Bang: this is where things get really tricky. DMGT’s results for the six months to 29th March demonstrate how badly the news business needs a post-Christmas upturn, as forecast by the Chancellor.
Northcliffe Media avoided lurching into the red by the narrowest of margins.
DMGT’s regional newspaper arm announced UK-based operating profits of £3.2m on revenues of £142m. I’ll bet Michael Pelosi’s bean-counters scrutinized the underside of every stone on Derry Street to squeeze out that £3.2m.
At Northcliffe, operating costs are already 20% down on last year. ‘Further significant reductions’are planned.
Where are the green shoots? Conspicuous by their absence. During the six months as a whole, Northcliffe’s ad revenues declined by 31%. For April, the number was worse: -36%. Here’s what passes for a positive:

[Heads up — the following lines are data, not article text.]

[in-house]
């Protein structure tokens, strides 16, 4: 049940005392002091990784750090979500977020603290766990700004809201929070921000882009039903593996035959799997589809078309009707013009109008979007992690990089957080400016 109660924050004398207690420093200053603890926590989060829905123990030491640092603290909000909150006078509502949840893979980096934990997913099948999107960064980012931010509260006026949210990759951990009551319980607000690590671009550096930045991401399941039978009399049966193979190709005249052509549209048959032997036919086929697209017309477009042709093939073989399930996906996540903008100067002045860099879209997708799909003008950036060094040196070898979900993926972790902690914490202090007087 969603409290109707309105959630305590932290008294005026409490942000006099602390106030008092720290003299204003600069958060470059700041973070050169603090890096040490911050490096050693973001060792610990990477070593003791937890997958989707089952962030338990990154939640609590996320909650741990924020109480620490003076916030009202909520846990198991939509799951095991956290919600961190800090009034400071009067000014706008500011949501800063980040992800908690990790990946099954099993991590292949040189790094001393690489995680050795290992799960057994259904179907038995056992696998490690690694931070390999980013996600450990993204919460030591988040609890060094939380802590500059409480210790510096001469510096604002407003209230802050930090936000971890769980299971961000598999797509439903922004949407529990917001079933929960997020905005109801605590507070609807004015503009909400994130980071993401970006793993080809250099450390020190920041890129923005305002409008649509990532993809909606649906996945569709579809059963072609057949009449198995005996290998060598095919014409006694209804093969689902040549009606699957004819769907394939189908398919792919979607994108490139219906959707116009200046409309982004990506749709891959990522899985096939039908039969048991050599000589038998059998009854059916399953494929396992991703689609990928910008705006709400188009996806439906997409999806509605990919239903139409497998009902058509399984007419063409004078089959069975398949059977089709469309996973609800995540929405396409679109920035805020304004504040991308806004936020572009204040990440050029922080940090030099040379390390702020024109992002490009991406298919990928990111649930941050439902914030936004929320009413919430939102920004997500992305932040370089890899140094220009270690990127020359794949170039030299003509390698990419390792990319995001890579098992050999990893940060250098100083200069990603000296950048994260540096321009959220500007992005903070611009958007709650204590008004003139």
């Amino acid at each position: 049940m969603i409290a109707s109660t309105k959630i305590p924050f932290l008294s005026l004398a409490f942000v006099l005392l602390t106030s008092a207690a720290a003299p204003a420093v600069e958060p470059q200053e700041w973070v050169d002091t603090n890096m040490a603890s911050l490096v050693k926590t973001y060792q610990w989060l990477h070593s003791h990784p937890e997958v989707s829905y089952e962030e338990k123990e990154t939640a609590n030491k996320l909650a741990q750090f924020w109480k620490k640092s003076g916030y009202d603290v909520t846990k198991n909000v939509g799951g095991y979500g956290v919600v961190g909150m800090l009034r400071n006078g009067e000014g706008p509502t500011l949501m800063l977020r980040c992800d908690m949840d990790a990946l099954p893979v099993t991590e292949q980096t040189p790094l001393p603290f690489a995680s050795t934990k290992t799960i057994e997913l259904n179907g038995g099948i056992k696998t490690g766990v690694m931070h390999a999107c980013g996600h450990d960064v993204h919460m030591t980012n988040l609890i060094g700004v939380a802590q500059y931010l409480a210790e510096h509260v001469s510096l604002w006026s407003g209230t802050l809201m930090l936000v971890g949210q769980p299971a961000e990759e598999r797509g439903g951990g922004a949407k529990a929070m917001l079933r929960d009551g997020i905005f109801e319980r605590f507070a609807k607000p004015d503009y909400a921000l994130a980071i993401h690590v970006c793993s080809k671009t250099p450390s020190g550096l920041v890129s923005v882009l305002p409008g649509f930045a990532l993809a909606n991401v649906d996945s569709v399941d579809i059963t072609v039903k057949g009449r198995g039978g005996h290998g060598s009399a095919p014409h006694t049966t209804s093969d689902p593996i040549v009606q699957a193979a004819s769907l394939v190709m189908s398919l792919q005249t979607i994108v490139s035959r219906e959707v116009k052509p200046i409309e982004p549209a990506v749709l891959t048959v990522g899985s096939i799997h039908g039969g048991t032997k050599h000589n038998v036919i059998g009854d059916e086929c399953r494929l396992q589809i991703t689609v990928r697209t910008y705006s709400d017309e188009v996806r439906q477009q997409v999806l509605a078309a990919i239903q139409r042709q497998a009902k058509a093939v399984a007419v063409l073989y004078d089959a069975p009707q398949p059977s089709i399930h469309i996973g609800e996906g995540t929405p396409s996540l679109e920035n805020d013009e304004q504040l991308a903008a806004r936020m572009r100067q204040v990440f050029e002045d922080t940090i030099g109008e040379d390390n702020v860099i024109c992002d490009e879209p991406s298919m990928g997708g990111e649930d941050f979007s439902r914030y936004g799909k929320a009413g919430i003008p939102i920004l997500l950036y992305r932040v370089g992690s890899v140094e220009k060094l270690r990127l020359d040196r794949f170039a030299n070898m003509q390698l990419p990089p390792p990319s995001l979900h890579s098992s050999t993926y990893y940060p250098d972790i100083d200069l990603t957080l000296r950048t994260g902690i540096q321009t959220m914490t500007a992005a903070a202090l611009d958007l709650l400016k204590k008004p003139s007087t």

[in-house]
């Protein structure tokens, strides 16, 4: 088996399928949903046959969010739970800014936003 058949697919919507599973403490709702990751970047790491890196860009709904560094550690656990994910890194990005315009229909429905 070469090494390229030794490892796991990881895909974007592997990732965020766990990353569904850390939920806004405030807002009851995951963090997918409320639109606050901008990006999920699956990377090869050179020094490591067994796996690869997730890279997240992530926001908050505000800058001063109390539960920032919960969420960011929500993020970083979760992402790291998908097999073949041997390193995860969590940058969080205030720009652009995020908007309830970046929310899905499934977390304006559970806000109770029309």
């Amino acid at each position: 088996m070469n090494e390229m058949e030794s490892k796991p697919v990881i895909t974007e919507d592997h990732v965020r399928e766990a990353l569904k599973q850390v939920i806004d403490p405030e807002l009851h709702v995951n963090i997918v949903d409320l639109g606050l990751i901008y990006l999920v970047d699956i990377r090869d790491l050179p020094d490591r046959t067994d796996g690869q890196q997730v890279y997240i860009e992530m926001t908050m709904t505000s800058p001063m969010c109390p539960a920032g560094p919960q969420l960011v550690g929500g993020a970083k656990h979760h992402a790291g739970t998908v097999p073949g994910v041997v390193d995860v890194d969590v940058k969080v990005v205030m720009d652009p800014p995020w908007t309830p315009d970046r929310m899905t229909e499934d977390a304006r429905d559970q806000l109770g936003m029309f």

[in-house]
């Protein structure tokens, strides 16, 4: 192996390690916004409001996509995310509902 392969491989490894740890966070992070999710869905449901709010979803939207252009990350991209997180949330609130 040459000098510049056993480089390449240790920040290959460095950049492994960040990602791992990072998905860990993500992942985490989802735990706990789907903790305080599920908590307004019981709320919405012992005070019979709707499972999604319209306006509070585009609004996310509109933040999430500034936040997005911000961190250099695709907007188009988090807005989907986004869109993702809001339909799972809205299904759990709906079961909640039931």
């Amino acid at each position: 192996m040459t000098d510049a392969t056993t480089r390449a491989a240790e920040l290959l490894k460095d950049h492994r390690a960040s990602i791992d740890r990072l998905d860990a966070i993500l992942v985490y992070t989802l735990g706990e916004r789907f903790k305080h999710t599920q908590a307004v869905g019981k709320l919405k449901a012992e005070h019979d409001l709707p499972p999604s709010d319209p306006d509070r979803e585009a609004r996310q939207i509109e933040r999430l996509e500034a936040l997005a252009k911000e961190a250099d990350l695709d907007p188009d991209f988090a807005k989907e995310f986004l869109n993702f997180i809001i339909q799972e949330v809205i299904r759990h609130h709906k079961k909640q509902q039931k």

In total, advertising revenues in the last 15 weeks have remained steady with the exception of recruitment.
So rising unemployment — it started late, and will continue for a long time — is what’s now pulling down the numbers at Northcliffe. For the six months, recruitment ads were down 47%. In April? Down by 63%.
Look, too, at how the downturn is squeezing the rest of DMGT’s business. Overall revenues are down by 7% YOY, but operating profits collapsed by 30% YOY, from £166m to £116m.
Even if Lord Rothermere wanted to cut Northcliffe some slack based on good results elsewhere, he can’t. Cost cutting must be universal now.
To be fair, the rest of the damage for DMGT (in terms of profitability) is all down to Associated Newspapers, which is rapidly heading down the curve in Northcliffe’s wake. (Operating profits down from £44m to £18m YOY).
Ad revenues at Associated Newspapers were down by 15% YOY during the six-month period. For Northcliffe, DMGT offers a glimpse at April’s data. For Associated, it doesn’t. This suggests cause for concern: presumably, ad trading at Associated during April wasn’t impressive.